NORMAN, Okla. – The Game of the Decade turned out to be the truth in the ad here on Thanksgiving Day.
For a month or more, college football fans nationwide had been anticipating the meeting of Nebraska, the nation’s No.1 team, and Oklahoma, the nation’s No.2 team.
And the stage was set when the Cornhuskers won their first 10 games, increasing their winning streak to 20 and their unbeaten streak to 29 games.
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The Sooners also complied, winning their first nine games of the season. Neither team had experienced a close game.
A record-breaking 63,385 partisan crowd at OU’s famed Owen Field and a nationwide television audience that ultimately turned into an offensive duel and a 35-31 victory in Nebraska.
But the Cornhuskers had to score with just 1:38 to play in the thrilling and hard-hitting competition before they clinched what will likely be their second straight mythical national title.
Another loop title
It seemed incidental that they also won the Big Eight Conference Championship, their seventh to win or share in the past 10 years. Oklahoma won or shared three more.
While the match was apparently won in the dying minutes, perhaps the most important single play came in the opening five minutes of action.
That’s when Cornhusker All-American slotback Johnny Rodgers returned a 72-yard punt for a touchdown and a 7-0 lead in Nebraska with 11:28 left in the first quarter.
Many coaches believe that the really big games are most often decided in the kicking game.
The game was inconsistent with what happened in the rest of the game. Neither team came up with a major play in the kicking game.
But that wasn’t inconsistent with the performance of Rodgers, a 171-pound junior who scares any opposition coach when he has football.
Rodgers has averaged 17.5 yards per punt return this season and his 542 yards per punt return is a Big Eight record for a season.
It looks like Rodgers was stopped when he received the high punt on the Nebraska 28-yard line.
OU’s Greg Pruitt knocked him off balance and two other Sooners had chances against him. But Rodgers got past the first wave of Sooners, cut to his left on the sidelines and ran for the score.
His teammate Joe Blahak blocked Joe Wylie from OU at 15.
Things didn’t get much better for OU quick backs Pruitt and Wylie the rest of the day.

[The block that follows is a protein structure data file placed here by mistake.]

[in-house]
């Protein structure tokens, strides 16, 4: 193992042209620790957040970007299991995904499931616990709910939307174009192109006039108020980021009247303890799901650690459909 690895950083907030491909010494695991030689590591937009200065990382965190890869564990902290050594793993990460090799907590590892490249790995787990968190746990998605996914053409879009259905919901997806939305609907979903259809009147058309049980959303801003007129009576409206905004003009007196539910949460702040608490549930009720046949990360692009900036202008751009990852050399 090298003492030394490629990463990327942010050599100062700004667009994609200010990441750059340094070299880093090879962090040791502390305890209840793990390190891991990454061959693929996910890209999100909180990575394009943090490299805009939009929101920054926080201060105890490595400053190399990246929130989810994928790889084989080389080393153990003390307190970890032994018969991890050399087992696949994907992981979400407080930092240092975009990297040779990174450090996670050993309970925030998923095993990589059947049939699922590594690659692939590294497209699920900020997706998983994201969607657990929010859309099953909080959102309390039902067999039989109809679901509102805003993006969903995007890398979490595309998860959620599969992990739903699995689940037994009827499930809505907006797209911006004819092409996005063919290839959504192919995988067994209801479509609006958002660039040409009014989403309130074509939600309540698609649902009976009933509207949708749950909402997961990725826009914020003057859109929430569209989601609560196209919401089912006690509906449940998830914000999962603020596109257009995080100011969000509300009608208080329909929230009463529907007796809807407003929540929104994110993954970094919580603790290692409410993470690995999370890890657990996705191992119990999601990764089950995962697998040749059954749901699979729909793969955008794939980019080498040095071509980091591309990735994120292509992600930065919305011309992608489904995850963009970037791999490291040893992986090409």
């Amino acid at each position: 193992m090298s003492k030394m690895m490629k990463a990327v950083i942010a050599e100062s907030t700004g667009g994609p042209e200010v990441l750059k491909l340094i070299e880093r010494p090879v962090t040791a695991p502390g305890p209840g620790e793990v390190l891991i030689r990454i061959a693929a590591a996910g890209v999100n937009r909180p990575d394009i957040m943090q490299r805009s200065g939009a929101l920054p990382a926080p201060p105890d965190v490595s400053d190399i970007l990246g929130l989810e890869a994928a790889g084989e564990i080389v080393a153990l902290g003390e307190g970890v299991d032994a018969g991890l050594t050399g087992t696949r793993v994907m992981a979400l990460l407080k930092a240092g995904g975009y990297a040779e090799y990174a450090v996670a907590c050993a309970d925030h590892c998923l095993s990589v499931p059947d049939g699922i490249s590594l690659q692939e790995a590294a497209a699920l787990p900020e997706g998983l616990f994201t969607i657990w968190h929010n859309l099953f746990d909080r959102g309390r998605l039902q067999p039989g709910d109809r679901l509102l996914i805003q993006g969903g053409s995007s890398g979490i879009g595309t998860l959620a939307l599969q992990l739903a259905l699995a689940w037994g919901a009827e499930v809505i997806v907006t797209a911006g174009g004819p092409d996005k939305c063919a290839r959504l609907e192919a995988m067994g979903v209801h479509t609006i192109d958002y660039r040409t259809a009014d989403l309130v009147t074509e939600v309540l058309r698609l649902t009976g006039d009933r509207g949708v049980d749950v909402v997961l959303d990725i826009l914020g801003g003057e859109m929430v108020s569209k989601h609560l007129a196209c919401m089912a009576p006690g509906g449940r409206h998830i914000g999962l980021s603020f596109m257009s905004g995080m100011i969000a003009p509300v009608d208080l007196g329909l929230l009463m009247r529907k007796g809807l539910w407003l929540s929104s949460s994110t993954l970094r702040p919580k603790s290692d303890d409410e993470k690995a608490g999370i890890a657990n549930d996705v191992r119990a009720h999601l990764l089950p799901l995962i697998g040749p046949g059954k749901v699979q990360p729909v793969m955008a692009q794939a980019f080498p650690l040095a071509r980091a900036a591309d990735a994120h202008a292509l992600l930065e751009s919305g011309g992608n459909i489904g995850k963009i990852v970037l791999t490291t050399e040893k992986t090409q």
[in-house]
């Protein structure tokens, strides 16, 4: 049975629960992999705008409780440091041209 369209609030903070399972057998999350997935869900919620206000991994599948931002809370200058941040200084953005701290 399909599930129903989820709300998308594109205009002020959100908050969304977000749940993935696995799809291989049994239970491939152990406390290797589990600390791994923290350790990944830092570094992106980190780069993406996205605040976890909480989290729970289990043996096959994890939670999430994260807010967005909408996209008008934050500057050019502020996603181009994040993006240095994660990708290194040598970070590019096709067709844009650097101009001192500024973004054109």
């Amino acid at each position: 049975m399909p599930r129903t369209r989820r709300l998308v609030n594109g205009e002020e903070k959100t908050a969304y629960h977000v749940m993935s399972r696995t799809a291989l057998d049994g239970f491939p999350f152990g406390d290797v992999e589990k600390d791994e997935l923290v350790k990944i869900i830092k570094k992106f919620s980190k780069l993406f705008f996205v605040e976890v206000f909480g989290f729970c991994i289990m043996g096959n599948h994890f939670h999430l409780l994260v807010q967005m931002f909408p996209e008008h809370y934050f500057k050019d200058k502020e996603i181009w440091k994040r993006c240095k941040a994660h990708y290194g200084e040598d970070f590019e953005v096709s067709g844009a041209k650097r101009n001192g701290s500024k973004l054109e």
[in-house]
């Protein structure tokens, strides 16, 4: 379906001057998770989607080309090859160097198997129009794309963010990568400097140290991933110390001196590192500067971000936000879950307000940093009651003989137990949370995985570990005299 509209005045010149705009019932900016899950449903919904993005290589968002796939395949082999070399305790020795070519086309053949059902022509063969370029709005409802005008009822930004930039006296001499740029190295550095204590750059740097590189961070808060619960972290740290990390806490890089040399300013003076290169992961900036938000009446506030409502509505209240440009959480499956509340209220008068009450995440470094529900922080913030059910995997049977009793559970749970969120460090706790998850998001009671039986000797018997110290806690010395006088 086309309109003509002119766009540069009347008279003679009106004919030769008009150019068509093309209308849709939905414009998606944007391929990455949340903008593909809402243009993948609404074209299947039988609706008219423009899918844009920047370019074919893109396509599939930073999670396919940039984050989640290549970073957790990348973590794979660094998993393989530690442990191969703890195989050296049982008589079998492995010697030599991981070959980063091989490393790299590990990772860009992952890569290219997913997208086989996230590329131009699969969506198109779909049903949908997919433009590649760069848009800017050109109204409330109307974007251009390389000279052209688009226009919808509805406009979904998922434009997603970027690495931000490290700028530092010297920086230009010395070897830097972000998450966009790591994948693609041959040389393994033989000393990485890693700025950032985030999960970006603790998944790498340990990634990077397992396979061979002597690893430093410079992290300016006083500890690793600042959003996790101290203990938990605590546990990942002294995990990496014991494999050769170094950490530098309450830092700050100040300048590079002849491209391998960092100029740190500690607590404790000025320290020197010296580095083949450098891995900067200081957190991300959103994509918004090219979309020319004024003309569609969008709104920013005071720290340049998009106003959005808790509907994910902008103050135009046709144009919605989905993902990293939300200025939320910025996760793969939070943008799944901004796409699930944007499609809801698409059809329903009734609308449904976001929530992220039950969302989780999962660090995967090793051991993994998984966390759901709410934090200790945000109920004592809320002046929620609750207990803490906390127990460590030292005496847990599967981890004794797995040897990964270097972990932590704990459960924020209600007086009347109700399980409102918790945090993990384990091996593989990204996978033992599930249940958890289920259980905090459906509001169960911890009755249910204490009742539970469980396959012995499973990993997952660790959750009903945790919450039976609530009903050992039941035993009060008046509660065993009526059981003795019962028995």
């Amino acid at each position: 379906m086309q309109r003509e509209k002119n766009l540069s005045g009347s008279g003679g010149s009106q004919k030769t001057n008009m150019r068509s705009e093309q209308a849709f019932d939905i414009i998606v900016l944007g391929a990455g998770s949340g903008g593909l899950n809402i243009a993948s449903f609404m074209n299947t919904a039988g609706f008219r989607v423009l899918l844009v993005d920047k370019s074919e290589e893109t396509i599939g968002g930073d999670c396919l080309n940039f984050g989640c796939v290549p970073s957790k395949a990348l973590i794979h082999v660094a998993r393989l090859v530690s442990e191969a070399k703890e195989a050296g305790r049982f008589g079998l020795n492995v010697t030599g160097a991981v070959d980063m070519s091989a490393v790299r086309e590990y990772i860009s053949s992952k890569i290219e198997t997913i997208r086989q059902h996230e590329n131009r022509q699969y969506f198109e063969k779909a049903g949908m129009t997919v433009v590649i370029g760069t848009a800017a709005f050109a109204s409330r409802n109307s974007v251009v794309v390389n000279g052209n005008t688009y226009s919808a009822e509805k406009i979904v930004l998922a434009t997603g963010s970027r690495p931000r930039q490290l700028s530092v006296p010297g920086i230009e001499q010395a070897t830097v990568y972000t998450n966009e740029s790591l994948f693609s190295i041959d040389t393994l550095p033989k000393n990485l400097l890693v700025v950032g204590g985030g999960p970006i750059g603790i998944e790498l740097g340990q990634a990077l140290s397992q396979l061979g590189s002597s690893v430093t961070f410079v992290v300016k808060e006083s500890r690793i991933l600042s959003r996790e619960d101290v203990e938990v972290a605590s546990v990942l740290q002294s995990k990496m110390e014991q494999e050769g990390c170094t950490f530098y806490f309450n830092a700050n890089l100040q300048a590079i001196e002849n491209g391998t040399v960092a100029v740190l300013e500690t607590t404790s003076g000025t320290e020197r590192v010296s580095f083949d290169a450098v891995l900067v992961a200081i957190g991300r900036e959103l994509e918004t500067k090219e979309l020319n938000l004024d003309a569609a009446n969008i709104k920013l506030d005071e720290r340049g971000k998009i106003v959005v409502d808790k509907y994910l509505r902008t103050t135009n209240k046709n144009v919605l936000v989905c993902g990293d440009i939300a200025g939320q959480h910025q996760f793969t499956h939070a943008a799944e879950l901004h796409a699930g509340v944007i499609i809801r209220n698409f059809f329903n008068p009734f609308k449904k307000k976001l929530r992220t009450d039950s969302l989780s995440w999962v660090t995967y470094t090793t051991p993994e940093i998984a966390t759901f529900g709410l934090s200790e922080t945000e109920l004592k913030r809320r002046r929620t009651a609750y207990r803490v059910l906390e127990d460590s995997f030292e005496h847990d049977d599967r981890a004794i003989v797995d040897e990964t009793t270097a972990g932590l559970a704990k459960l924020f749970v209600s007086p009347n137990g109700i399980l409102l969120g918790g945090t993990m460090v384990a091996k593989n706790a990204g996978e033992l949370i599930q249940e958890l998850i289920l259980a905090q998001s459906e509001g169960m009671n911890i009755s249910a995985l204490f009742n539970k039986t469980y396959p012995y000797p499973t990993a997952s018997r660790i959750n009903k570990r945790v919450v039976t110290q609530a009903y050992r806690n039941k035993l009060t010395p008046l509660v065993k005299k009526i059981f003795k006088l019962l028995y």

The Nebraska defense, which had allowed just 6.4 points this season, cut off wide play from Oklahoma’s impressive triple option on the triangle offense.
Cornhuskers defensive ends All-American Willie Harper and John Adkins have been credited with transforming the Sooners on the inside.
“We knew they had to do it,” said Nebraska coach Bob Devaney. “They were turning the game over to our other people. The way the defensive ends played the pitchout, we copied from Missouri who defended Oklahoma really well. I spoke to John McKay from Southern Cal and he said that their defensive ends had probably underestimated Oklahoma’s speed. So we played wider. “
Pruitt, who entered the game averaging 158 yards per game, was limited to 53 rushing yards and Wyile to 11.
Even so, the Sooners edged out the Cornhuskers. Oklahoma ran for 279 yards and had 188 for a total of 467. Nebraska won 362.
The earlier must have passed
This meant Oklahoma had to pass if they wanted to win, and the Cornhuskers’ strong and fast linemen could charge regardless of running and the secondary could play in a deep zone.
It worked and Oklahoma was stopped in four games on its own 15 with 1:10 to go.
Each team came from behind to take the lead twice and had their heroes.
It seemed fitting that hooker Jeff Kinney scored the winning touchdown, his fourth of the game. The powerful 210-pound senior ran for 174 yards on 31 carries.
Quarterback Jerry Tagge didn’t have such impressive stats – 49 rushing yards and 65 assists – but he seemed to come up with the big game when Nebraska needed it.
With wide plays eliminated, quarterback Jack Mildren carried the load for the Sooners, going 130 yards on 31 carries, scoring two touchdowns and passing to split winger Jon Harrison for two more.
The other OU points came on a 30-yard field goal from John Carroll.
Devaney called it “the biggest win of my career. It’s a great Oklahoma team to beat.”